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    Man's Africa Trek Saves Pristine Forests

    Michael Fay's plant and wildlife survey prompts protections

    Naturalist Michael Fay camped out at the Missouri Botanical Garden during a recent visit to St. Louis.
    Naturalist Michael Fay camped out at the Missouri Botanical Garden during a recent visit to St. Louis.

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    Michael Fay calls himself a “nature boy.” He’s made a career of exploring the globe in the name of environmental protection, sponsored by organizations like National Geographic and the Wildlife Conservation Society.



    In September 1999, Fay, then in his early forties, set out on the MegaTransect, a 15-month survey of plants and wildlife that took him more than 3,000 kilometers, on foot, across the forests of west-central Africa’s Congo basin.

    As a result of that journey, millions of hectares of pristine forest were put into protected status.

    Impossible mission

    When the naturalist set out with about a dozen Pygmy guides to walk across the dense tropical forests of the Congo and Gabon, most people thought he was on an impossible mission.

    “You know, we were [on] like an epic voyage out there," he says. "Every day you have to find food for 13 people, you have to keep everyone healthy. You have to be the mother, the father, the coach, everybody, for all these guys.”

    Fay intended for his journey through the last pristine forests in west-central Africa to draw international attention to the rich biological diversity being threatened by commercial logging.

    National Geographic Explorer-in-Residence Michael Fay stands in front of a Cessna plane in June, 2004, before his MegaFlyover of Africa.
    National Geographic Explorer-in-Residence Michael Fay stands in front of a Cessna plane in June, 2004, before his MegaFlyover of Africa.

    He admits the local people on his team didn’t really know what they were signing up for.

    “They certainly got depressed after three or four months out on the trail," he says. "So I had to switch teams about halfway through, because those guys were just burned out, basically.”

    At one point, they stopped at a small village where Fay warned his companions not to drink the water because of the risk of disease.

    “And sure enough, one of the Pygmies gets hepatitis like, probably two or three weeks later. And the first reaction of those guys to something like that is to scarify them with razor blades and bleed them, you know, to get the bad blood out," Fay remembers. "And so here you’ve got this highly-infectious guy, who all of a sudden everybody’s touching his blood, and I just had these nightmares of the whole crew getting hepatitis.”

    According to Fay, it took about a week to carry the sick man to a river, where they used a dugout canoe to transport him to safety.

    Expedition of a lifetime


    Using a satellite-based positioning system, digital cameras, and a laptop computer, Fay documented his experiences - good and bad - during his long trek through the forest.

    He crossed rivers, hacked through dense underbrush, and slogged through deep, muddy swamps. Along the way, he saw an enormous variety of wildlife, from elephants to aardvarks to gorillas.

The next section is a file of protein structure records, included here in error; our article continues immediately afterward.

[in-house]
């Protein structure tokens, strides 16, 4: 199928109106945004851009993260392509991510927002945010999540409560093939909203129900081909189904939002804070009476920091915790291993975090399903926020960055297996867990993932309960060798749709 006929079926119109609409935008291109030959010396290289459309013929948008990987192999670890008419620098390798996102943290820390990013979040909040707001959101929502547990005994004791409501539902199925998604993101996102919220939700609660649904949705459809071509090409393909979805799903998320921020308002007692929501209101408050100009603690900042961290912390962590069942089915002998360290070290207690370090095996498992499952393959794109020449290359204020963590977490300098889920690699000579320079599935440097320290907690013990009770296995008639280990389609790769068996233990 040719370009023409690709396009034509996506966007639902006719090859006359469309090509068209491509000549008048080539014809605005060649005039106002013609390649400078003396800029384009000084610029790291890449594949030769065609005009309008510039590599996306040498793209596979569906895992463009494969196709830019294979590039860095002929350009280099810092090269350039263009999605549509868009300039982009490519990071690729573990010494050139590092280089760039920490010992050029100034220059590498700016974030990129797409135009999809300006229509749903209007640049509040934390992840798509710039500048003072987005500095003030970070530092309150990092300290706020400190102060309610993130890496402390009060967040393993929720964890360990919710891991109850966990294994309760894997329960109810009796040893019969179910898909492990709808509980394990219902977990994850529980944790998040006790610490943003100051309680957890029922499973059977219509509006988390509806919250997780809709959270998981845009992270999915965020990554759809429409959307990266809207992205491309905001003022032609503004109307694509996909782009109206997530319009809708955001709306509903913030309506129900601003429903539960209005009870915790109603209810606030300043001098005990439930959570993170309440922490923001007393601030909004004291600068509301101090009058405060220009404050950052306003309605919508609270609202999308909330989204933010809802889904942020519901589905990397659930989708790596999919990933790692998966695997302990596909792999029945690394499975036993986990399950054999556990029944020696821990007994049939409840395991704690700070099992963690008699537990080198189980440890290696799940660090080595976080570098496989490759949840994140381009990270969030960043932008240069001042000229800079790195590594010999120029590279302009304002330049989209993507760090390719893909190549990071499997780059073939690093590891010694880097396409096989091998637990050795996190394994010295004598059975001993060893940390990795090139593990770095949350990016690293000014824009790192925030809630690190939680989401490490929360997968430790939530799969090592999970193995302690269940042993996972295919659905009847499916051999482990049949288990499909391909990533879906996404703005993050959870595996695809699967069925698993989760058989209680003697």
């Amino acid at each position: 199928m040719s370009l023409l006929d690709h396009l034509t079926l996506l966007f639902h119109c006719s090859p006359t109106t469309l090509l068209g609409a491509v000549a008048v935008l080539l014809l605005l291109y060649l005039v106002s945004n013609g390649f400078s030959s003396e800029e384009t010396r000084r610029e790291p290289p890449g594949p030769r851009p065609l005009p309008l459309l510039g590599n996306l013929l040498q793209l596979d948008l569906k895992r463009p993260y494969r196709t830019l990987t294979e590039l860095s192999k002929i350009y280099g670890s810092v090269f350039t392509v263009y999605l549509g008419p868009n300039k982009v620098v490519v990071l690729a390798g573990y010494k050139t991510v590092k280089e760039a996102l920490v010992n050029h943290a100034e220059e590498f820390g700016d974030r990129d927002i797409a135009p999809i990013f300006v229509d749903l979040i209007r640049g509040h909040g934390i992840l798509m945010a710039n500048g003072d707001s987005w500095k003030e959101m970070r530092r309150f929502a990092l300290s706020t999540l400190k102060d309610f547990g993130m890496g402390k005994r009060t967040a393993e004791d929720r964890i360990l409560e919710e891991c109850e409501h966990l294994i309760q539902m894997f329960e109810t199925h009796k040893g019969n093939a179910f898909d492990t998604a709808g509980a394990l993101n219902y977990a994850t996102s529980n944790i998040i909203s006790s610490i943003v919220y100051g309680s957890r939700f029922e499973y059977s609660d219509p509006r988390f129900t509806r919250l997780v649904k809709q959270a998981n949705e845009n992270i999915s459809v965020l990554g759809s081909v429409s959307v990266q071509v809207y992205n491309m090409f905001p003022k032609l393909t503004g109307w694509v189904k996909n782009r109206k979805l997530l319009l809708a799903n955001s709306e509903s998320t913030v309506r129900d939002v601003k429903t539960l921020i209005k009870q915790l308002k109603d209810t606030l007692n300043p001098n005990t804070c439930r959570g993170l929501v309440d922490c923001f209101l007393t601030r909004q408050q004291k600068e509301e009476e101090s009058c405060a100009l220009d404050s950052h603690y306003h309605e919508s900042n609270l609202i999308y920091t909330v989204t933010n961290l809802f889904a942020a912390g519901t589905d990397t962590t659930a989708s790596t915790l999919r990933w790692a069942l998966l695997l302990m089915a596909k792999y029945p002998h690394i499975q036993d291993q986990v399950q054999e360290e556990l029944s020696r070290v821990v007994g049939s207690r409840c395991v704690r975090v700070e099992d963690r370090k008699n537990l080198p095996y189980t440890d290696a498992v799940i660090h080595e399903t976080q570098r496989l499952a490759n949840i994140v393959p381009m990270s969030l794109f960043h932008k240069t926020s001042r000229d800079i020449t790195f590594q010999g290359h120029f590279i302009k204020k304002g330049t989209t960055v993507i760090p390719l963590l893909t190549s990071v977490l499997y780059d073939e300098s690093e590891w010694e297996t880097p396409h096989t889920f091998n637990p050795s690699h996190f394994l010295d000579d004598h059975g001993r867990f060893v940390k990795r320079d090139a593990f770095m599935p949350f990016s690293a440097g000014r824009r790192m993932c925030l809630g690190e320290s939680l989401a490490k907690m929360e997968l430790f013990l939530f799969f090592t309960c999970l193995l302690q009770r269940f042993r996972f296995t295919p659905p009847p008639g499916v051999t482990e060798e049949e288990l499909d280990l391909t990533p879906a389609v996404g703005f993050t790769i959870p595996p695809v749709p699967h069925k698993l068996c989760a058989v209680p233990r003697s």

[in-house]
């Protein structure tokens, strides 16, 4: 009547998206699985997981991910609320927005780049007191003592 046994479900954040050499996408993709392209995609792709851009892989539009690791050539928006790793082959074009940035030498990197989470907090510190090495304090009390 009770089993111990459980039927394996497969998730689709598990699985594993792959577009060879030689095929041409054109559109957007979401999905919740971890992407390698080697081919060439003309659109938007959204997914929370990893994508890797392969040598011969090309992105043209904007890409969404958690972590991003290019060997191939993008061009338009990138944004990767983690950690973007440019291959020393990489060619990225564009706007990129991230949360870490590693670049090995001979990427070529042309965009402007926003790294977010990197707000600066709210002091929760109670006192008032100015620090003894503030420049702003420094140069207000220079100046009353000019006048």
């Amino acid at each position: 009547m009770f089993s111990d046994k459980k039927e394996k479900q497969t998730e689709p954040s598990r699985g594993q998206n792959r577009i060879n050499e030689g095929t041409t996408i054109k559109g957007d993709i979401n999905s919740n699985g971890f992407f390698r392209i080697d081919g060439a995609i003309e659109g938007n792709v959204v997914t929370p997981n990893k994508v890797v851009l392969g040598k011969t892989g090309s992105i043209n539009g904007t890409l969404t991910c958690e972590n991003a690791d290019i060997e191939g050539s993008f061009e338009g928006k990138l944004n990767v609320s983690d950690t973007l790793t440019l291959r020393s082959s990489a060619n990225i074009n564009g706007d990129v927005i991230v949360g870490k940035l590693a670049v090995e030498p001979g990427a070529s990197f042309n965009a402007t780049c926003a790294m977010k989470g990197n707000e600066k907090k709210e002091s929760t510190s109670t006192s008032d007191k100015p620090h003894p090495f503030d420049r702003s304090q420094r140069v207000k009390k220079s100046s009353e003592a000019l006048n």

Fay also came across roads and bulldozers, where logging companies were cutting down the forest.

    Fay collected samples, took photographs, and compiled a detailed description of, as he puts it, “every pile of dung, every tree, every cry of a chimpanzee” along his route. He sent occasional dispatches describing the trip to one of his funders, the National Geographic Society, which published his accounts online.

    “It was hard. But we didn’t lose a single person, and it was an expedition of a lifetime, for sure.”

    Making a difference

    For Fay, the risk and hardship were worth it. The knowledge that came out of his trip, and the attention it drew to the rich biodiversity of the Congo basin, spurred the creation of 13 national parks in Gabon, which placed more than four million hectares of forest into protected status.

    “And those parks are still very much protected and real. And logging - just like I thought - has completely surrounded every single one of those parks in the interim. So if we didn’t do it when we did it, none of that forest would have been saved from logging.”

    After he finished the MegaTransect in 2000, Fay rented an apartment in Washington, D.C., intending to write up his findings. But after sleeping outdoors in the forest for so long, he had a hard time readjusting to city life.

    “I spent one night in this apartment, and I immediately just fled, you know. And I went to Rock Creek Park, which is the big National Park in the middle of Washington, D.C., and it was like ‘Oh my God, this is perfect, this is beautiful, I can sleep outside, the birds are here, there’s deer, there’s trees, you know it’s forest cover,’ and I thought, you know, ‘Why would I ever want to live inside?’”

    Since returning from his expedition across the Congo Basin, Fay has conducted other large-scale surveys of biodiversity. His latest, in 2007, took him on a 3,000 kilometer hike through California’s redwood forests - not bad, for a guy in his early 50s.

    And no matter where he is, Fay says he still avoids sleeping indoors, if he can help it.

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